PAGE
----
Do Air Purifiers Remove VOCs – Filter Type, CADR And Coverage

Volatile organic compounds (VOCs) are noxious air pollutants, ten times more concentrated indoors than outdoors, with thousands of household products releasing them every day. Air purifiers are an effective way to remove contaminants from our air, and some types may be able to remove VOCs.

Air purifiers with activated carbon filters are most effective at removing volatile organic compounds (VOCs). The activated carbon removes VOCs from the air by adsorption, a process where VOCs, such as formaldehyde, adhere to the surface of the carbon filter. HEPA filters, air ionizers, and UV-C light filters are not effective in removing VOCs from indoor air.

In this post, we’ll explain VOCs, their sources, their health impacts, and the types of air purifiers that can or can’t remove indoor VOCs. We’ll also list the best air purifiers for removing VOCs.

What are Volatile Organic Compounds?

Volatile organic compounds are chemical compounds that evaporate quickly under normal indoor atmospheric pressure and temperature. The World Health Organization (WHO) classifies indoor organic pollutants as:

  • Semi-volatile organic compounds (SVOCs)
  • Volatile organic compounds (VOCs)
  • Very volatile organic compounds (VVOCs)

Semivolatile organic compounds (SVOCs) are abundant in indoor air and are of great concern due to their potential adverse health effects. Examples of SVOCs include pesticides, such as DDT, and many fire retardants.

Volatile organic compounds (VOCs) constitute a small percentage of total indoor air and  most of them are found mixed in liquids or solids or on surfaces such as building materials and furniture. Some of the most well-known VOCs include asbestos and radon.

Very volatile organic compounds (VOCs) are unstable compounds entirely found as gases in the air, such as butane, propane and formaldehyde, and are difficult to measure.

Common Indoors VOCs

The typical household VOCs are:

  • Formaldehyde
  • Benzene
  • Ethylene glycol
  • 1,3-butadiene
  • Methylene chloride
  • Xylene
  • Tetrachloroethylene
  • Toluene

Sources of VOCs

According to the EPA, common sources of household VOCs are:

  • Building materials such as paint, caulks, adhesives, varnishes, vinyl flooring, upholstery, foam
  • VOCs from various activities such as smoking, cooking, dry cleaning, photocopiers, and burning wood
  • Home and Personal Care products such as cosmetics, aerosol sprays, fuel oil, cleaning products, gasoline, pesticides, automotive products, glues, and permanent markers

Health effects of VOCs

The health effects of VOCs vary depending on the nature of the chemicals, the concentration and the length of exposure. It is also important to note that most health-related impacts of VOCs are based on the studies of single chemicals, rather than a combination of chemicals.

People with allergies and respiratory disorders are at a higher risk of negative health effects after exposure to VOCs, even at low concentrations. For detailed toxicological profiles of individual VOCs, please visit the Agency for Toxic Substances and Disease Registry portal.

The American Lung Association advises that some VOCs can even cause cancer. However, all VOCs don’t have the same adverse health effects.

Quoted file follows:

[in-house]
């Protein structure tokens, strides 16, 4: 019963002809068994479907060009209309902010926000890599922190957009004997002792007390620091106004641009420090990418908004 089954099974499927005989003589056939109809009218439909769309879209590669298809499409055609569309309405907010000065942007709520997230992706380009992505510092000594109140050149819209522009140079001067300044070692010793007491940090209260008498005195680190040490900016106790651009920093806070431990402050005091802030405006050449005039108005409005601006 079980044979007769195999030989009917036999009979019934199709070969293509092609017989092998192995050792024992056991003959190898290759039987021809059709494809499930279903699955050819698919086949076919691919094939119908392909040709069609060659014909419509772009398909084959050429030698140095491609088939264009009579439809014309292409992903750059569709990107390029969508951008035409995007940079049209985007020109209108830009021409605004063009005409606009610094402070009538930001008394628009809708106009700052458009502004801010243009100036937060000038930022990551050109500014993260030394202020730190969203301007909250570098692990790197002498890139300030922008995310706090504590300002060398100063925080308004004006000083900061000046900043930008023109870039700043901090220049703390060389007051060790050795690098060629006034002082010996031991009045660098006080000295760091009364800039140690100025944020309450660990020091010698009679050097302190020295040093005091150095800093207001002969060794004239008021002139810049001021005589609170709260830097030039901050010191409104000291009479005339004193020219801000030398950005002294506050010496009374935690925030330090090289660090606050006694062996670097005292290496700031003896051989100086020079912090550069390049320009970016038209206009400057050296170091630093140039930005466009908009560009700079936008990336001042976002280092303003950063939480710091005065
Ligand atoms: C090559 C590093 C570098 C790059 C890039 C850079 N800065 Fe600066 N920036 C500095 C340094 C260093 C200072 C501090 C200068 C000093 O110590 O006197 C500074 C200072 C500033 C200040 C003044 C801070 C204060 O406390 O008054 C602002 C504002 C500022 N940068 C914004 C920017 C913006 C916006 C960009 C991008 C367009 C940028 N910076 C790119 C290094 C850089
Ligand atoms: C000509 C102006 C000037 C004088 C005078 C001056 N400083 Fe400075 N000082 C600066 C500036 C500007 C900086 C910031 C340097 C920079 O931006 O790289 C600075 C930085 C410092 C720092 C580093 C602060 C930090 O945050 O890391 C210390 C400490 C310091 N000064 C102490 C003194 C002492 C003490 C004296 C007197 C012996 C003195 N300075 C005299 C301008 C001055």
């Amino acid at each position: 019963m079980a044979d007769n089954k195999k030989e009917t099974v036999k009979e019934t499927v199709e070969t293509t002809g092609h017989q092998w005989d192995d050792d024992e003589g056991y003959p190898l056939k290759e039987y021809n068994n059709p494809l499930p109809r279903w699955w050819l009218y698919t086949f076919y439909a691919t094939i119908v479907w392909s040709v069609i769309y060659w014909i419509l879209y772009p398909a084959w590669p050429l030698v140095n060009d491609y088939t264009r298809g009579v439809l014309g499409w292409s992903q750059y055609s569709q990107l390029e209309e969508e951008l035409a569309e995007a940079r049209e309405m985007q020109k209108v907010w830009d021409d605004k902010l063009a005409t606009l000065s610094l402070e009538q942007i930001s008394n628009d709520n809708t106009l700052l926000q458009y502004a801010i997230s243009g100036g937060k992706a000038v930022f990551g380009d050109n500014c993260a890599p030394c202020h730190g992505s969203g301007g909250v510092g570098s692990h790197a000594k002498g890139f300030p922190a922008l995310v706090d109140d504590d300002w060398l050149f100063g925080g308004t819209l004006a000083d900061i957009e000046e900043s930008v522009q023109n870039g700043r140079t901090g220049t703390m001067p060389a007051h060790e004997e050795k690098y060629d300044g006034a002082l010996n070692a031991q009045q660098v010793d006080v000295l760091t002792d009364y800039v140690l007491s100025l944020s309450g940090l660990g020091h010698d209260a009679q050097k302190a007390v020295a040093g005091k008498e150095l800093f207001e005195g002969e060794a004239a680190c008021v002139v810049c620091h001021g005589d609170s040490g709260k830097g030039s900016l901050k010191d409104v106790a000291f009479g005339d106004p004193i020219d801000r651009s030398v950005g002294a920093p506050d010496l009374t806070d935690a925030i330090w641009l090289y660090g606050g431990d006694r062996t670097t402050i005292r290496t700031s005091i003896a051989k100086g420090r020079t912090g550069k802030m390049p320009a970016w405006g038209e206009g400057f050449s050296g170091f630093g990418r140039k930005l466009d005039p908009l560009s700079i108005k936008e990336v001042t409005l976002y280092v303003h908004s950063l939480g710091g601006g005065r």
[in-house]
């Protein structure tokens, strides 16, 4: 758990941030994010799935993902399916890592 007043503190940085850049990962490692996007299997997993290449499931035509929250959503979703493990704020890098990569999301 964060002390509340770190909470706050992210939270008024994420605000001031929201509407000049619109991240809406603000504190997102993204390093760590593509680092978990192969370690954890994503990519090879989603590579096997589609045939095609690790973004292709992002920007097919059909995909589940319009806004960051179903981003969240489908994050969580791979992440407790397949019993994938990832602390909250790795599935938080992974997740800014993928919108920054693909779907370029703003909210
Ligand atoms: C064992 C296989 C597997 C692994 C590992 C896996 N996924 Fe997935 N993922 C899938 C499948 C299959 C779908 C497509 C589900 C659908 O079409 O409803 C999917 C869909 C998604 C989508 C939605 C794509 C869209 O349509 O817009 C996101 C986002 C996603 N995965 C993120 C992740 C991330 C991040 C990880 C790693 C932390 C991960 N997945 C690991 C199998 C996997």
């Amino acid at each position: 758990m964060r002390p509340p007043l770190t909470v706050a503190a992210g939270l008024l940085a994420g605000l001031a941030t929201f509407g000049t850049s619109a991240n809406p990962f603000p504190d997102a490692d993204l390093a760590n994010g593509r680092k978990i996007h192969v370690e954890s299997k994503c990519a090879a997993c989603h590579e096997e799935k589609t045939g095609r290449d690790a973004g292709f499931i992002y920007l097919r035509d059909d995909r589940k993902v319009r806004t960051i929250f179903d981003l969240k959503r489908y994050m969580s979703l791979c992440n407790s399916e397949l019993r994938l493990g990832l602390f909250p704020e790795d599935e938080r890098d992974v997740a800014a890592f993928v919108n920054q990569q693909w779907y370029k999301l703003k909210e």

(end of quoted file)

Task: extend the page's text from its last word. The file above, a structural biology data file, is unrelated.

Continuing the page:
Symptoms of VOCs Exposure

The most obvious symptoms of VOC exposure include:

  • Headache
  • Nausea
  • Visual impairments
  • Eyes irritation
  • Respiratory tract irritation
  • Loss of coordination
  • Damage to kidney and liver

Some lesser-known key signs associated with exposure to VOCs include:

  • Epistaxis
  • Dyspnea
  • Fatigue
  • Emesis
  • Skin allergy
  • Conjunctival irritation
  • nose and throat discomfort
  • Reduction in serum cholinesterase levels

Why you should remove VOCs

According to the EPA, the levels of many contaminants in indoor environments are 2 to 5 times higher than outdoors, even worse is the concentration of VOCs – which are up to 10 times higher. A staggering number when you think of the health implications.

In fact, research shows that the indoor concentration of VOCs largely varies from 16.6–8150 μg m−3, and their prolonged exposure can raise serious health problems, particularly among people with sensitivities.

The removal of VOCs from our indoor environment is a pressing concern and one we should all be thinking about.

How air purifiers remove VOCs

Some air purifiers can remove volatile organic compounds. However, there are some types that can actually make a VOC problem worse. Air purifiers with activated carbon filters are the most efficient and chemical reaction-free means of removing VOCs from the air.

Activated Carbon Filters

Activated carbon filters contain granular activated carbon with a large surface area and tiny pores that collect and remove VOCs and small particles from the air. These filters remove VOCs through adsorption rather than absorption, which means that air pollutants become attached to the surface of activated carbon molecules and are removed from the air.

In air purifiers with an activated carbon filter, the air enters the purifying device, passes through the activated carbon filter, the small particles, and VOCs undergo adsorption, and the purified air is returned to the atmosphere. The activated carbon is inserted into the purifier, often with another filter, such as a HEPA filter.

HEPA Filters

Air purifiers with HEPA (High-Efficiency Particulate Air) filters can remove 99.97% of air pollutants (as small as 0.3 microns), including dust, pet dander, mold, pollen, and bacteria.